Author Topic: Piston knurling  (Read 738 times)

Online RichardL

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Piston knurling
« on: 17.03. 2016 18:26 »
As I suspected, my inquiry about an orphan A7 ring  has opened a can of worms. I really want to avoid going up to .O60. For one thing, that sends the barrels to their limit, for another thing, I have a perfectly good set of .040 pistons. My machine shop has what I think is a specialized knurling tool for upsizing pistons. If I can gain 3 to 3.5 thou I think it might work OK. It is a lot cheaper to hone the bores and knurl the pistons than to bore to .060 and buy new pistons. If it worked I'd still have another bore available. I'm figuring, if I get a fit that won't slap horribly, what's the harm?

Does anyone have a knurling disaster or success story?

Richard L.
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Offline duTch

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Re: Piston knurling
« Reply #1 on: 17.03. 2016 21:28 »
 I may have had something similar done a while ago to expand the pistons, but don't remember the outcome. A process called 'shot-peening' comes to mind;

  https://en.wikipedia.org/wiki/Shot_peening
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Started building in about 1977/8 a on average '52 A10 -built from bits 'n pieces never resto intended -maybe 'personalised'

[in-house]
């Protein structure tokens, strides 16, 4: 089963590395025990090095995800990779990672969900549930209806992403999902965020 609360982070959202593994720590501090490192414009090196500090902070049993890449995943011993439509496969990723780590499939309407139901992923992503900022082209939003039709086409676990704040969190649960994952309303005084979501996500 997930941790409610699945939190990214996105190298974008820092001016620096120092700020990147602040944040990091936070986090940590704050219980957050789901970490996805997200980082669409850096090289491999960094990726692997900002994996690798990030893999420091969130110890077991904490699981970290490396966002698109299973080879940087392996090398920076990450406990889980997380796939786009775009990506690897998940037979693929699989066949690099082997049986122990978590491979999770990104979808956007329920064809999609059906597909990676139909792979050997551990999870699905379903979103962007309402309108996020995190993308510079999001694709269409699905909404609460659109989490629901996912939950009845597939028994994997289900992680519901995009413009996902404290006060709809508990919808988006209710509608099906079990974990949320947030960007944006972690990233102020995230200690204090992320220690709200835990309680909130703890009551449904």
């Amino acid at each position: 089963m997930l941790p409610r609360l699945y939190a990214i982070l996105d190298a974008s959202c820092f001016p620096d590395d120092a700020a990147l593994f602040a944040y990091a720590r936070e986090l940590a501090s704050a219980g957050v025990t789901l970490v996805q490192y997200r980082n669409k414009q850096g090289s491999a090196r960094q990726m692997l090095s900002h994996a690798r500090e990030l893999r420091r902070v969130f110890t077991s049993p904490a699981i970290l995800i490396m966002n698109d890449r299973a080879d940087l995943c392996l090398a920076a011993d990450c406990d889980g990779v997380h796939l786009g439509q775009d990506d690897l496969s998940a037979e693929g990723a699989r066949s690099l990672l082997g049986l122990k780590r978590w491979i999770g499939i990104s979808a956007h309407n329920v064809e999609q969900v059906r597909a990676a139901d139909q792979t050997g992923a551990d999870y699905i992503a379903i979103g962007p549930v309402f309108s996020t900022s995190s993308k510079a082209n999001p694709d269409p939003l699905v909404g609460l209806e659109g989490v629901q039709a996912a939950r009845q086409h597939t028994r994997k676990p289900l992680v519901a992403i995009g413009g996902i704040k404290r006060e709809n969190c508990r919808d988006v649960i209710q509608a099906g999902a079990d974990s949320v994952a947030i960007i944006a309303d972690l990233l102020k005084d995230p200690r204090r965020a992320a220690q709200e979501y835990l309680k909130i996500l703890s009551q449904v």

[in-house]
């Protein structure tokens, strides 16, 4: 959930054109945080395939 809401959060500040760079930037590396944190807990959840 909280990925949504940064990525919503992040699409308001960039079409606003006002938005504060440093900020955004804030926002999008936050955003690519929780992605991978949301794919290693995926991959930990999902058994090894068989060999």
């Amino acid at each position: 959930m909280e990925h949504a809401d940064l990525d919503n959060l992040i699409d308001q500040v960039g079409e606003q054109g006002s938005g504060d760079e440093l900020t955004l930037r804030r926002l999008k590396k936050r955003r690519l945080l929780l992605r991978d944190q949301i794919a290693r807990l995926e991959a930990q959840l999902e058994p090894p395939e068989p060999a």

Have a '74 850T Moto Guzzi since '92-best thing I ever bought doesn't need a kickstart 'cos it bump starts sooooooooo(mostly) easy
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Offline muskrat

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Re: Piston knurling
« Reply #2 on: 18.03. 2016 07:48 »
G'day Richard.
If it's only 4 thou the knurl wouldn't be that harsh.
As I said in the other topic "Knurling pistons was quite common back in the day. OK for a quick fix to last a few thousand miles. The knurl will wear faster due to it's smaller surface area but will hold more oil and not wear the bores as quick. The main thing I'd want to rectify is any bore taper. Hone the lower part of the bore to match the top."
duTch, peening was another method. The piston skirts end up looking like a golf ball.
Cheers
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Offline duTch

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Re: Piston knurling
« Reply #3 on: 18.03. 2016 09:30 »

 
Quote
The piston skirts end up looking like a golf ball.
Cheers

 Batter up ! Pistin skirts or not *smile*
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Started building in about 1977/8 a on average '52 A10 -built from bits 'n pieces never resto intended -maybe 'personalised'
Have a '74 850T Moto Guzzi since '92-best thing I ever bought doesn't need a kickstart 'cos it bump starts sooooooooo(mostly) easy
Australia

Online BSA_54A10

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Re: Piston knurling
« Reply #4 on: 19.03. 2016 12:32 »
When we were young and bike parts were epensive the goldie piston went out for expanding after every meeting.
Knurling was another method as was center punching.
All of them are only short term and require fitting oversized rings ( deeper radial depth).